Yes it’s that sim­ple song which is near­ly 90 years old! But I was think­ing more about actu­al­ly blow­ing bubbles.

When my chil­dren were very young I found a fan­tas­tic big bub­ble mak­er. You had a buck­et of soap mix out­side and they could run around the gar­den mak­ing big bub­bles and long bub­bles – it was great fun for everyone.

I saw an inter­view today on CBS Sun­day Morn­ing of an ex-spe­cial ed teacher who had blown bub­bles (I’m guess­ing one-on-one) with a boy with autism. For the first time that child stopped what he was doing, came and sat with the teacher and looked him in the eye!

Wow! The man does bub­ble shows these days.

I have fre­quent­ly used sim­ple, and cheap, pots of bub­bles for very young chil­dren – you cer­tain­ly get your dollar’s worth. I also used it as a first way to reach a speech delayed and ter­ri­bly anx­ious 2 year old (was/is she on the spec­trum? I don’t know).

We spread news­pa­per on the tile floor in her kitchen – obvi­ous­ly her par­ents weren’t there because we could squeal as much as we liked! She also start­ed to talk. I could say “Can you say ‘bubbles’?” and she’d give it a try. It’s such a love­ly word for such a child to try and pro­nounce, its hap­py and you’re doing some­thing hap­py together.

It’s a bit like shar­ing an apple and the word ‘apple’ when a child has nev­er seen one before – anoth­er first word! (same child – shall we call her Exhib­it A as my first charge who had astound­ing and hor­ri­fy­ing delays?) 

The impor­tant thing is to make these activ­i­ties, eat­ing and bub­ble blow­ing as exam­ples, one-on-one, hap­py and socia­ble. Then the respons­es (speech) come like wild fire.

I am assum­ing that the child the spe­cial ed teacher con­nect­ed with was over 3 years old since autism is sel­dom diag­nosed before that age – often much later.

So that means that in that child’s first few years no one sat and blew bub­bles with him to try and draw speech out of him? That’s astound­ing to me. Bub­ble mak­ing soap can even be made at home. I just found numer­ous ‘recipes’ online so I’m sure they’re in library books too.

I am alarmed to think that the 83% of chil­dren under 8 from the mid­dle class fam­i­lies I know who have some devel­op­men­tal and social delays, diag­nosed and undi­ag­nosed, might nev­er have blown bub­bles or had some­one blow bub­bles for them.

I think it must be because their par­ents have for­got­ten how to play – per­haps they nev­er played in their own lives?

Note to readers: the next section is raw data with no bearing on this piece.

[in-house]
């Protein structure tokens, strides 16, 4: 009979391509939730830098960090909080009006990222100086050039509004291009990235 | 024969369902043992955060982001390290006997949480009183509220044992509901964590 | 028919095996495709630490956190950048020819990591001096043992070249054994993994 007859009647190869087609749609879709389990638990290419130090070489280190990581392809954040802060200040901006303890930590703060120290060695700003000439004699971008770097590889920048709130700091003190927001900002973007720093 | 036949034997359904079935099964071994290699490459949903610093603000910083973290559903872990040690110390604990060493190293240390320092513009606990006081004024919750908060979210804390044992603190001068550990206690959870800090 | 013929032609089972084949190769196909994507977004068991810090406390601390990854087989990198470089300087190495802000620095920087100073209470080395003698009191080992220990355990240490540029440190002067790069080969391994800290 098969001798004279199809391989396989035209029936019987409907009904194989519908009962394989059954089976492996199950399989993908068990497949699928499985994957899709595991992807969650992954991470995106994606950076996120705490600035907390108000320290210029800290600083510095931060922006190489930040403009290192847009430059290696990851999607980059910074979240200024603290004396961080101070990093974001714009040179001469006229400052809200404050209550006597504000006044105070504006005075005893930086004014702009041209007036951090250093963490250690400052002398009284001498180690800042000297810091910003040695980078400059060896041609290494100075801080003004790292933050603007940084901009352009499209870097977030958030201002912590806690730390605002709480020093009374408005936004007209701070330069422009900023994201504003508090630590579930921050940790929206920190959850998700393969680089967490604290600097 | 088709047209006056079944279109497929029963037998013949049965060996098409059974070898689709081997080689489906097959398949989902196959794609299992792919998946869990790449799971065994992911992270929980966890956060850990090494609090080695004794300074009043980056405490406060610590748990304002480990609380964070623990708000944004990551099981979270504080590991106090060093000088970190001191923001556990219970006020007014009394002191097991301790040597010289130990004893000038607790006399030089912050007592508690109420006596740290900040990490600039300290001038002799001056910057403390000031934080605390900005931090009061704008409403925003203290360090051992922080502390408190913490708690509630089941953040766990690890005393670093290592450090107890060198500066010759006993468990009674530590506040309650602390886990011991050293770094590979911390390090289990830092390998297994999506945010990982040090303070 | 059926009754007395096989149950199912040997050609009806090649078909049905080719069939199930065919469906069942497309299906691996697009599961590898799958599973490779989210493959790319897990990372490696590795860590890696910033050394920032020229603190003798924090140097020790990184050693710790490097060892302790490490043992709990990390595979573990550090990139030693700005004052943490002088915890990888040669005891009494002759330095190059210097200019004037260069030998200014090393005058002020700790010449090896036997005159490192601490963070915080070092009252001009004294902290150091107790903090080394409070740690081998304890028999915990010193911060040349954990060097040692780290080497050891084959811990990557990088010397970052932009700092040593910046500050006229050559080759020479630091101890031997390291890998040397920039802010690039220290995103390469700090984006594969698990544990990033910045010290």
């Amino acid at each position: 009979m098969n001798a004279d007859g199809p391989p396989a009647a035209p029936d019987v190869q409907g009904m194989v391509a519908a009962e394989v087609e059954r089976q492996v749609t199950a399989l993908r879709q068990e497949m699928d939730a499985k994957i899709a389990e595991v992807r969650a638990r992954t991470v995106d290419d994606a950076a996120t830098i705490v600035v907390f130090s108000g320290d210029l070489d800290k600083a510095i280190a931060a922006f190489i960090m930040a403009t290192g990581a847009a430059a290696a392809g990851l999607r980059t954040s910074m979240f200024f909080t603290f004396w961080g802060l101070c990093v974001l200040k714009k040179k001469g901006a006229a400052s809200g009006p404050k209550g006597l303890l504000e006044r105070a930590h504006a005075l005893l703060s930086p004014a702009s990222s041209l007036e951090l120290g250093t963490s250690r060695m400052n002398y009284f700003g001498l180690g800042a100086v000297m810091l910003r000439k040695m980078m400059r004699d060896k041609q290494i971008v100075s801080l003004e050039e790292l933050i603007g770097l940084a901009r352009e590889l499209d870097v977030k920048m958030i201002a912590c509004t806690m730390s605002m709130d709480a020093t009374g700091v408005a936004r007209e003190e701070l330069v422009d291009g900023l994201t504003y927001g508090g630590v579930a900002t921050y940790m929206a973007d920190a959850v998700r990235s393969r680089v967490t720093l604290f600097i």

I’m prob­a­bly unusu­al because dur­ing my school, work­ing and col­lege years (yes they came in that order!) I thought of my ‘real’ life as being at the week­ends when I went sail­ing – ulti­mate free­dom and true play­time. As a child I had free­dom to play, to make mud pies (some of our ‘beach’ was very mud­dy, but so much fun!) or sand­cas­tles at the beach. We dug up the clay soil in our back gar­den and cre­at­ed lit­tle pots; we made plas­ter of paris Toby jugs from plas­tic moulds. We had dress­ing up box­es full of old clothes; we had cow­boy out­fits made from WWII black­out mate­r­i­al, a lit­tle gold fringe and we were all set. 

These were our play things. We had free­dom to be, to play, to devise our own games and projects. 

My youngest son once built a go-kart from scrap wood. We went back and forth to the iron­mon­gers (hard­ware store!) for all the bits and pieces and final­ly with his big broth­er rid­ing his bike and tow­ing it we all arrived with great pride at the iron­mon­gers to show them the fin­ished project!

With­in a year that youngest son had his first vol­un­teer job – 1 hour a week clean­ing shelves and sweep­ing in the iron­mon­gers – boy was he a hap­py camper (he was 8 years old, remem­ber he was total­ly home edu­cat­ed so had the freedom). 

To him that became part of his play­time, albeit some­thing he took very seri­ous­ly. But he and his broth­er seem to bal­ance play and seri­ous­ness now that they’re grown men and the youngest cer­tain­ly has very good busi­ness savvy. He lit­er­al­ly start­ed from the bottom.

My old­est son got the job of a life­time well before he became the renowned com­put­er design guru he is today. He was employed as an assis­tant to a local muse­um direc­tor a year or so before the muse­um actu­al­ly opened. He had many inter­est­ing oppor­tu­ni­ties in that job – all up his alley relat­ing to the han­dling of his­toric doc­u­ments and artifacts. 

One of the first projects he did was make a scale mod­el of the pro­posed inte­ri­or lay­out of the muse­um. Here was a young guy who had spent hours and hours mak­ing his­tor­i­cal­ly detailed scale mod­els – WWII planes, sub­marines. His play­time, which he too took seri­ous­ly, became his work. 

Learn­ing about com­put­er pro­grammes and the inter­ac­tive nature of many of the muse­um exhibits was how he played in his late teens and ear­ly 20’s. What was play­time to him then is the foun­da­tion of his work today.

So the thing is, from play comes fun and then auto­mat­i­cal­ly learn­ing takes place, you just can’t stop it.

If par­ents don’t blow bub­bles and have fun with their lit­tle ones then they are on the wrong track. 

That is why we have 83% (my own sta­tis­tics, more girls than boys) of chil­dren with devel­op­men­tal delays. 

It’s actu­al­ly a sign that it’s not an epi­dem­ic caused by some­thing out­side our con­trol – autism and relat­ed con­di­tions are well with­in our con­trol – we just have to spend time one-on-one blow­ing bub­bles and then the bub­ble that the child is liv­ing in will burst and they will be free to play.

I’m going to blow bub­bles today! Try it your­self and see how you smile!